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Jack Dorsey claps back at Trump after president complained about Twitter removing George Floyd video

Twitter CEO Jack Dorsey hit back at President Trump on Friday night, tweeting that the decision to remove a campaign video featuring images from the George Floyd protests due to a copyright claim was legal.

The president on Friday accused Twitter of ‘fighting hard for the Radical Left Democrats’ and waging a ‘one-sided battle’ which he called ‘illegal.’

Trump also referenced 'Section 230' - shorthand for Section 230 of the Communications Decency Act of 1996, which protects social media companies from legal liability for content posted by third-party users of their platforms. 

The president has threatened to strike down this provision of the law, a move opposed by social media giants like Twitter, Facebook, Instagram, and others. 

President Trump (left) on Friday claimed Twitter was violating the law by removing a Trump campaign video paying tribute to George Floyd. Twitter CEO Jack Dorsey (right) denied the charge and responded to the president late on Friday

The president on Friday accused Twitter of ‘fighting hard for the Radical Left Democrats’ and waging a ‘one-sided battle’ which he called ‘illegal.’ Trump also referenced 'Section 230' - shorthand for Section 230 of the Communications Decency Act of 1996, which protects social media companies from legal liability for content posted by third-party users of their platforms

Dorsey responded to Trump late on Friday night, tweeting: ‘Not true and not illegal.’ He added: ‘This was pulled because we got a DMCA complaint from copyright holder’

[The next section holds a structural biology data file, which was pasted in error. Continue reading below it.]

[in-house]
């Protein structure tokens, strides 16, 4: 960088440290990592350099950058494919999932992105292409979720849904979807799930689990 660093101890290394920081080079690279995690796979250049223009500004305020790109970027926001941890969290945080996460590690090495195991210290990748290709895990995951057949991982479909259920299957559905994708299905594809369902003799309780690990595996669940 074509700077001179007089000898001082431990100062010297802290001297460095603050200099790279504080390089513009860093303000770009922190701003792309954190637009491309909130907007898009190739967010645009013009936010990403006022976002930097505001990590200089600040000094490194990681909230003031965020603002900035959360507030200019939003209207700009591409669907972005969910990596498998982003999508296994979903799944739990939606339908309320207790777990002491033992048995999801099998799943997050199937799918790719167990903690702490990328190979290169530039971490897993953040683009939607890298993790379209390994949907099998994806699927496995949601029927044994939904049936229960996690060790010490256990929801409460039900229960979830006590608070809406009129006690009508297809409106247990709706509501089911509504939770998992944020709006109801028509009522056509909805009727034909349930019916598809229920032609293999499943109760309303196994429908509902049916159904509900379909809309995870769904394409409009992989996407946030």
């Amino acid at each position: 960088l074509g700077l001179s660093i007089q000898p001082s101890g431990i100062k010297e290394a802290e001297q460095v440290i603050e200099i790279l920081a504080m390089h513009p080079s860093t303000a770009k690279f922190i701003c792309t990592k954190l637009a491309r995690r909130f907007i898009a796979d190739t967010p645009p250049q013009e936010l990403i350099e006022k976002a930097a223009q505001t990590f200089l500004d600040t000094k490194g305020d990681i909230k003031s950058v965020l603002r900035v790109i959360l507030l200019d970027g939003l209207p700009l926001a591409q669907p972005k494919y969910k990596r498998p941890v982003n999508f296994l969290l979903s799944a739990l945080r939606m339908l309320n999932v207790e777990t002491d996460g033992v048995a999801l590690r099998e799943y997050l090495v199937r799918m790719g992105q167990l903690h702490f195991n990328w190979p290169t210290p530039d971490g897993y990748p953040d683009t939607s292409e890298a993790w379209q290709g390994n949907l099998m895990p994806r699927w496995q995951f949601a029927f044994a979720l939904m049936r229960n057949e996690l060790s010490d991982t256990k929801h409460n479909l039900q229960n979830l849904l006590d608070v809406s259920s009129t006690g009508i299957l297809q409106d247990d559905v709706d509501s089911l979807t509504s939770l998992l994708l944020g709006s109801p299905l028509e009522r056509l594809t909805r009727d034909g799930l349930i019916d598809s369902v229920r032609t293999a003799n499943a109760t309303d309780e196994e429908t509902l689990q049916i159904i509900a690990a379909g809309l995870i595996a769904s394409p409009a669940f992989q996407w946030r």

Dorsey responded to Trump late on Friday night, tweeting: ‘Not true and not illegal.’

‘This was pulled because we got a DMCA complaint from copyright holder,’ Dorsey tweeted.

The company put a label on a video posted by the @TeamTrump account that said, 'This media has been disabled in response to a claim by the copyright owner.' 

The video was still up on President Donald Trump's YouTube channel and includes pictures of Floyd, a black man whose death at the hands of the Minneapolis police on May 25 sparked widespread protests, at the start.

'Per our copyright policy, we respond to valid copyright complaints sent to us by a copyright owner or their authorized representatives,' Twitter said in a statement. 

It did not say who made the complaint.

The Burbank, California lawyer who requested the takedown, Sam Koolaq, declined to identify his client or the copyright violation in the video. 

The video shared by the Trump campaign Twitter account was disabled 'in response to a report by the copyright owner' the message in its place said

He said in an email that he also submitted takedown notices to YouTube, Facebook and Instagram.

Facebook, which owns Instagram, took the video down later on Friday. 

'We received a copyright complaint from the creator under the Digital Millennium Copyright Act and have removed the post,' Facebook said in a statement. 

The clip, which is still on YouTube, had garnered more than 60,000 views and 13,000 likes. The video-streaming platform's parent Google did not immediately respond to a request for comment. 

The three minute and 45 second clip is a montage of photos and videos of peaceful marches and police officers hugging protesters interspersed with some scenes of burning buildings and vandalism, set to gentle piano music and Trump speaking.

In the video, the president's voice-over begins by acknowledging 'the pain that people are feeling' over the death of George Floyd, calling his death a 'grave tragedy'.

'We support the right of peaceful protesters, and we hear their pleas,' said Trump. 'I stand before you as a friend and ally to every American seeking justice and peace.' 

Images in the first minute of the video show peaceful protests on the streets of the U.S., but before long, the images change to show violence and riots.